Blogging has never been more popular, from Prince Harry in Afghanistan to Tom Cruise raving about Scientology and footage from the Burmese insurrection. It can help elect presidents and impeach attorneys general while also celebrating the minutiae of our daily interests. Here are the top 10 reasons to connect.
The Huffington Post immediately rose to power as one of the web's most influential and popular publications. It enlisted the help of professional columnists and famous bloggers. It sucked up traffic. Its introduction was a watershed event in the growth of the web because it demonstrated that many of the old principles still applied to the new medium: marketing skill and huge finances could go just as far as geek credentials, and even quicker.
Techcrunch began in 2005 as a blog on Silicon Valley dotcom start-ups, but has swiftly grown to become one of the most prominent news websites in the whole technology sector. As a lawyer and entrepreneur, Michael Arrington experienced the internet gold rush before determining that writing about emerging firms was a better prospect than founding one himself.
His site is now the third-most popular blog in the world, according to the search engine Technorati, generating a mini-empire of websites and conferences as a result. Arrington was designated one of the 25 most prominent people on the internet by Business Week, and Techcrunch has even secured interviews with Barack Obama and John McCain.
Kottke's blog is still one of the purest old-school blogs on the block - it's a collection of links to websites and articles rather than a repository for extensive personal opinion - and, while it's still rather esoteric, his favourite themes include movies, science, graphic design, and sport. He frequently picks up on trends and occurrences before your pals transmit them to your email.
Kottke's deliberate avoidance of politics (he professes himself 'not a fan') might be part of his attraction, especially because the blog's voice is literate, serious, and inquisitive, in contrast to most of the red-faced raving found elsewhere online.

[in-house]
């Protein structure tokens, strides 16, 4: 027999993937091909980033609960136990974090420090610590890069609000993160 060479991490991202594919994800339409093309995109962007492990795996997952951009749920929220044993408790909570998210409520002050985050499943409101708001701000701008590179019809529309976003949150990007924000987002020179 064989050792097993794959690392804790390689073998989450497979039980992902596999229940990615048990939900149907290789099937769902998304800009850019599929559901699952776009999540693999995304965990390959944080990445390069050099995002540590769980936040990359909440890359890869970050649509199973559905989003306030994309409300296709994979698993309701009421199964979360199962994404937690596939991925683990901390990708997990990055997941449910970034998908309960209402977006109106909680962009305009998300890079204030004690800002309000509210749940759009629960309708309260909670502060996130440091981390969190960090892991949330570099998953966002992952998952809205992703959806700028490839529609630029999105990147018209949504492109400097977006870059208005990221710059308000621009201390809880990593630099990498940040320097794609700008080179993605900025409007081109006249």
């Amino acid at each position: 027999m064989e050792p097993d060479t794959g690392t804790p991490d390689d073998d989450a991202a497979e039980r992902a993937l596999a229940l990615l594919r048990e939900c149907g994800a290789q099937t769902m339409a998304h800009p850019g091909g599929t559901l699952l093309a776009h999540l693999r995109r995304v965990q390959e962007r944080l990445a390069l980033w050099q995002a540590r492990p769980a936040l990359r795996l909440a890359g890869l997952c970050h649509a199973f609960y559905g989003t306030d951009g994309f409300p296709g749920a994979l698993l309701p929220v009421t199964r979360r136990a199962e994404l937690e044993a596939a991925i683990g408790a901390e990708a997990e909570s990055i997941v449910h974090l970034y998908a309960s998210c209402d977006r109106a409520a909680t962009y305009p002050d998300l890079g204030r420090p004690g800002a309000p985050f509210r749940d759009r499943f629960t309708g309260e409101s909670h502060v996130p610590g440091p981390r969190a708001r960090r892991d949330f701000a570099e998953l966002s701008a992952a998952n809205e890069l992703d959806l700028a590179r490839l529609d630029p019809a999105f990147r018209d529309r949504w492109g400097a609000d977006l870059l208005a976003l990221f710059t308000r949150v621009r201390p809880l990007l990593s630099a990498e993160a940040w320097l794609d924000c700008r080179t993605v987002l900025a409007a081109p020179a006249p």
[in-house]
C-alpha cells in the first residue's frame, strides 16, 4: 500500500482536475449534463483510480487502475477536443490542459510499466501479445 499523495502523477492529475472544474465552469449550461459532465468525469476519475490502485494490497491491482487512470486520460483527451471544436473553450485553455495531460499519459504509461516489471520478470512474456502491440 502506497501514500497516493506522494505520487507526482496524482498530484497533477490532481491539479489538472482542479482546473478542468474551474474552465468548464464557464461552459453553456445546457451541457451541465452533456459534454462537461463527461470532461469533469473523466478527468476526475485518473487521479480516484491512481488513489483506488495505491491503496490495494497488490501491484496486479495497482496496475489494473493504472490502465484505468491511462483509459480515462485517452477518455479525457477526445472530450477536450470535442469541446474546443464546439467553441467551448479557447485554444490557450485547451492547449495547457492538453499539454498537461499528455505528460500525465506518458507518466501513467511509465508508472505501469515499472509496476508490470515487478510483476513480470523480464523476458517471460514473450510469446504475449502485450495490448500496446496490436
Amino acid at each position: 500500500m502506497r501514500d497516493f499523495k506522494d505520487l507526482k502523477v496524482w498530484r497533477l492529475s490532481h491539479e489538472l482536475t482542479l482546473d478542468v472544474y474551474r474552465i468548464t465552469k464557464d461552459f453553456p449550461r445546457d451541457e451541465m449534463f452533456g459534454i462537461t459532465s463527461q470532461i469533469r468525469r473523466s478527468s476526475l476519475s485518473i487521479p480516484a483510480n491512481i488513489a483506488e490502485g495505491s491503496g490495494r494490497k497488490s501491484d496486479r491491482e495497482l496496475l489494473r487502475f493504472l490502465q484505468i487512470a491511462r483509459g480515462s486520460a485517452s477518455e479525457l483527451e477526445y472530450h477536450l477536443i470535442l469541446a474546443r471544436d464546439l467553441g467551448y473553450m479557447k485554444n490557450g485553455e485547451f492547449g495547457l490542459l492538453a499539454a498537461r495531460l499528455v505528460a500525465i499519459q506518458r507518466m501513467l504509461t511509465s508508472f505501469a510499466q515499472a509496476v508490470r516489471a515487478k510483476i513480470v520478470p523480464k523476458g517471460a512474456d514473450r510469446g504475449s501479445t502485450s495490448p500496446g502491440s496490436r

Heather Armstrong, one of the most well-known personal bloggers (those who give more of a diary than a soapbox or news service), has been blogging online since 2001. Though there were personal webpages before hers, many factors coalesced to make Dooce one of the most widely read public diaries since Samuel Pepys's (whose diary is itself available, transcribed in blog form, at Pepysdiary.com).
Armstrong was primarily one of the earliest high-profile incidents of someone being dismissed for blogging about her profession. Armstrong was fired after disclosing events that her company, a dotcom start-up, believed reflected poorly on them. The incident sparked such heated controversy that Dooce became a verb in popular language (sometimes without people realising it).
The Report began as an email gossip sheet, then evolved into a trashy webzine with no traffic. However, it became a national sensation in 1998 as a result of the choice to broadcast a slanderous allegation about Bill Clinton and a White House intern named Monica Lewinsky that had gone unnoticed by mainstream media.
Recent revelations include Barack Obama dressed in tribal attire and Prince Harry's service in Afghanistan. Drudge's tabloid sensibilities are reviled by journalists and serious bloggers, but his place in media history is assured. And, as much as they despise him, the hackers all keep an eye on his front page in case he gets another president-nobbling story.
Treehugger is a green consumer blog on a goal to make a sustainable lifestyle accessible to the general public. Its premise, that a green lifestyle does not have to be sacrificed, as well as its pleasant, optimistic vibe, have attracted over 1.8 million unique users every month.
Treehugger is consistently ranked among the top 20 blogs on Technorati, but it also has 40 writers from a wide range of backgrounds in more than ten countries around the world, who generate more than 30 new posts a day across eight categories ranging from fashion and beauty, travel and nature, to science and technology.
Treehugger began as an MBA class project four years ago and now claims to produce enough cash through sponsorship and advertising to compensate for all of its employees and operations.
It has grown a large and active community and has added popular services such as TreeHugger.tv and Hugg, a user-generated blog. The Discovery Channel reportedly paid $10 million for it last year.
Founded by Satoshi Yamasaki and Mazaki Keito of Osaka, is Japan's most popular blog, covering the newest in junk foods and beverages, games, toys, and other colourful pop product culture elements.
Visitors first see 'eye candy' like David Beckham condoms (from China), 75 turtles in a fridge, Mega Frankfurter packaging, or a life-size Ferrari knitted from wool, then learn that a second X-Files film is in the works, watch a vacuum-cleaning robot being tested, and compare taste reports of Kentucky Fried Chicken's new Shrimp Tsuisuta Chilli.